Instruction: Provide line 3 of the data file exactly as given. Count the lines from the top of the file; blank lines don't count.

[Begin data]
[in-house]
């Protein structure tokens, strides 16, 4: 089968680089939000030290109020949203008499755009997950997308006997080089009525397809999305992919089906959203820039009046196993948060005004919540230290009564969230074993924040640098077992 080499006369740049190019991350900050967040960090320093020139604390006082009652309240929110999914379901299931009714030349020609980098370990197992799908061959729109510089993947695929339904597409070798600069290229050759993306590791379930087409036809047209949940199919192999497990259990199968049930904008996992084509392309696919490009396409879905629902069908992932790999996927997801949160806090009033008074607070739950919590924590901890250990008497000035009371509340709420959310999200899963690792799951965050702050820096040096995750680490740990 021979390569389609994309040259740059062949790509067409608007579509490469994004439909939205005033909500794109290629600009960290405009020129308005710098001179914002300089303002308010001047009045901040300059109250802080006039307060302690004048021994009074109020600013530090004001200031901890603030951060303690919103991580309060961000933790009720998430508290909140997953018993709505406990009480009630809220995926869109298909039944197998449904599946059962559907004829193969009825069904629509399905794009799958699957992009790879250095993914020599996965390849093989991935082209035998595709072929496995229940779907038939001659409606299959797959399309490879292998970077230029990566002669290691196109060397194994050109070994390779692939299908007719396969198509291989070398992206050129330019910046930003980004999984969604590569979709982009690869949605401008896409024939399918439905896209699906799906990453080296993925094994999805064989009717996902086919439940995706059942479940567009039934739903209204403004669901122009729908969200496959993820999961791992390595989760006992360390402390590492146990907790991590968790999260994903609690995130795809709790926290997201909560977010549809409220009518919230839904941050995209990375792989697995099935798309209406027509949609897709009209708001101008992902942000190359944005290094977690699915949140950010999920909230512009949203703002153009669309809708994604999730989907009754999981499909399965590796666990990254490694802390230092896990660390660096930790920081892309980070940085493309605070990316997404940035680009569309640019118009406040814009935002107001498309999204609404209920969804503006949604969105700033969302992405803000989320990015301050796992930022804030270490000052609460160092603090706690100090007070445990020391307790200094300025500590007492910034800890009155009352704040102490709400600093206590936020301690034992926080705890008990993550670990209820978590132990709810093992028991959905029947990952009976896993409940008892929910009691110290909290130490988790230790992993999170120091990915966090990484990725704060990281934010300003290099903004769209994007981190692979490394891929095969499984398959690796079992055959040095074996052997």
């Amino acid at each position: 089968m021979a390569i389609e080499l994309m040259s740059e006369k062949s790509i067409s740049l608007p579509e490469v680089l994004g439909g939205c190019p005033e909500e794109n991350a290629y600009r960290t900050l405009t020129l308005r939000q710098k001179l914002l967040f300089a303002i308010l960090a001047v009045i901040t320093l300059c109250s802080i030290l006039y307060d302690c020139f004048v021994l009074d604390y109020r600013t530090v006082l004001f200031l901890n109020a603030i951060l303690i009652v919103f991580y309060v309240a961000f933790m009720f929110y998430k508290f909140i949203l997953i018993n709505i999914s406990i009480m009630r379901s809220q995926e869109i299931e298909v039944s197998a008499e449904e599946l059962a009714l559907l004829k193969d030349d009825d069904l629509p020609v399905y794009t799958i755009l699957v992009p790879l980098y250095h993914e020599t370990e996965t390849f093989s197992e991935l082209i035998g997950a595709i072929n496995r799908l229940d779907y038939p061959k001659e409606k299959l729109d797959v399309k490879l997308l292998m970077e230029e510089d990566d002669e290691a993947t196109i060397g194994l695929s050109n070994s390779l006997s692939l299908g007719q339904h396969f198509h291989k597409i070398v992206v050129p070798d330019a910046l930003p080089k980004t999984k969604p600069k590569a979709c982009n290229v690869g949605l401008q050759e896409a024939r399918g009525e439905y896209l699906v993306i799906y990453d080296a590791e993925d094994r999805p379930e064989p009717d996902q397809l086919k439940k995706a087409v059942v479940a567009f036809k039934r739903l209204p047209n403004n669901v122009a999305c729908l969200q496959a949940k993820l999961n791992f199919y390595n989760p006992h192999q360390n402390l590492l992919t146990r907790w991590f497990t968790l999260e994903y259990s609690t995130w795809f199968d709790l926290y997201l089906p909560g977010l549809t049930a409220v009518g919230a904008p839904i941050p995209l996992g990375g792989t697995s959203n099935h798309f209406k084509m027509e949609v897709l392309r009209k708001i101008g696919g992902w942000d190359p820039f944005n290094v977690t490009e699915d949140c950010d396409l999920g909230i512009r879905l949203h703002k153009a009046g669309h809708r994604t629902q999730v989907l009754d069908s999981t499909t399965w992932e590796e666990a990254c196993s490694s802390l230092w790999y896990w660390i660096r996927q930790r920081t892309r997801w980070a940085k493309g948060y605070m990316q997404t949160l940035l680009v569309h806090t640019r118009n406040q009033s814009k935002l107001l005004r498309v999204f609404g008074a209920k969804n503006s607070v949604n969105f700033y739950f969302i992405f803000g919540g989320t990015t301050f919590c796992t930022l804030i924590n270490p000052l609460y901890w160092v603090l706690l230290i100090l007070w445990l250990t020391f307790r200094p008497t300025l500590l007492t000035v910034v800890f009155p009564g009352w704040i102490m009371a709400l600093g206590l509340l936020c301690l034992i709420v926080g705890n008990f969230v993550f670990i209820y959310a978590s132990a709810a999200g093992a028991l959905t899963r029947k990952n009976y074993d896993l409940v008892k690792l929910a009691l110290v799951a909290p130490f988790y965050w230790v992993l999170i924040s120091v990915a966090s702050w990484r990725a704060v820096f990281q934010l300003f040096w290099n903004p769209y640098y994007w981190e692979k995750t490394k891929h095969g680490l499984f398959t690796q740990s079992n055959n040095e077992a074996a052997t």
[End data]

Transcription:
């Amino acid at each position: 089968m021979a390569i389609e080499l994309m040259s740059e006369k062949s790509i067409s740049l608007p579509e490469v680089l994004g439909g939205c190019p005033e909500e794109n991350a290629y600009r960290t900050l405009t020129l308005r939000q710098k001179l914002l967040f300089a303002i308010l960090a001047v009045i901040t320093l300059c109250s802080i030290l006039y307060d302690c020139f004048v021994l009074d604390y109020r600013t530090v006082l004001f200031l901890n109020a603030i951060l303690i009652v919103f991580y309060v309240a961000f933790m009720f929110y998430k508290f909140i949203l997953i018993n709505i999914s406990i009480m009630r379901s809220q995926e869109i299931e298909v039944s197998a008499e449904e599946l059962a009714l559907l004829k193969d030349d009825d069904l629509p020609v399905y794009t799958i755009l699957v992009p790879l980098y250095h993914e020599t370990e996965t390849f093989s197992e991935l082209i035998g997950a595709i072929n496995r799908l229940d779907y038939p061959k001659e409606k299959l729109d797959v399309k490879l997308l292998m970077e230029e510089d990566d002669e290691a993947t196109i060397g194994l695929s050109n070994s390779l006997s692939l299908g007719q339904h396969f198509h291989k597409i070398v992206v050129p070798d330019a910046l930003p080089k980004t999984k969604p600069k590569a979709c982009n290229v690869g949605l401008q050759e896409a024939r399918g009525e439905y896209l699906v993306i799906y990453d080296a590791e993925d094994r999805p379930e064989p009717d996902q397809l086919k439940k995706a087409v059942v479940a567009f036809k039934r739903l209204p047209n403004n669901v122009a999305c729908l969200q496959a949940k993820l999961n791992f199919y390595n989760p006992h192999q360390n402390l590492l992919t146990r907790w991590f497990t968790l999260e994903y259990s609690t995130w795809f199968d709790l926290y997201l089906p909560g977010l549809t049930a409220v009518g919230a904008p839904i941050p995209l996992g990375g792989t697995s959203n099935h798309f209406k084509m027509e949609v897709l392309r009209k708001i101008g696919g992902w942000d190359p820039f944005n290094v977690t490009e699915d949140c950010d396409l999920g909230i512009r879905l949203h703002k153009a009046g669309h809708r994604t629902q999730v989907l009754d069908s999981t499909t399965w992932e590796e666990a990254c196993s490694s802390l230092w790999y896990w660390i660096r996927q930790r920081t892309r997801w980070a940085k493309g948060y605070m990316q997404t949160l940035l680009v569309h806090t640019r118009n406040q009033s814009k935002l107001l005004r498309v999204f609404g008074a209920k969804n503006s607070v949604n969105f700033y739950f969302i992405f803000g919540g989320t990015t301050f919590c796992t930022l804030i924590n270490p000052l609460y901890w160092v603090l706690l230290i100090l007070w445990l250990t020391f307790r200094p008497t300025l500590l007492t000035v910034v800890f009155p009564g009352w704040i102490m009371a709400l600093g206590l509340l936020c301690l034992i709420v926080g705890n008990f969230v993550f670990i209820y959310a978590s132990a709810a999200g093992a028991l959905t899963r029947k990952n009976y074993d896993l409940v008892k690792l929910a009691l110290v799951a909290p130490f988790y965050w230790v992993l999170i924040s120091v990915a966090s702050w990484r990725a704060v820096f990281q934010l300003f040096w290099n903004p769209y640098y994007w981190e692979k995750t490394k891929h095969g680490l499984f398959t690796q740990s079992n055959n040095e077992a074996a052997t």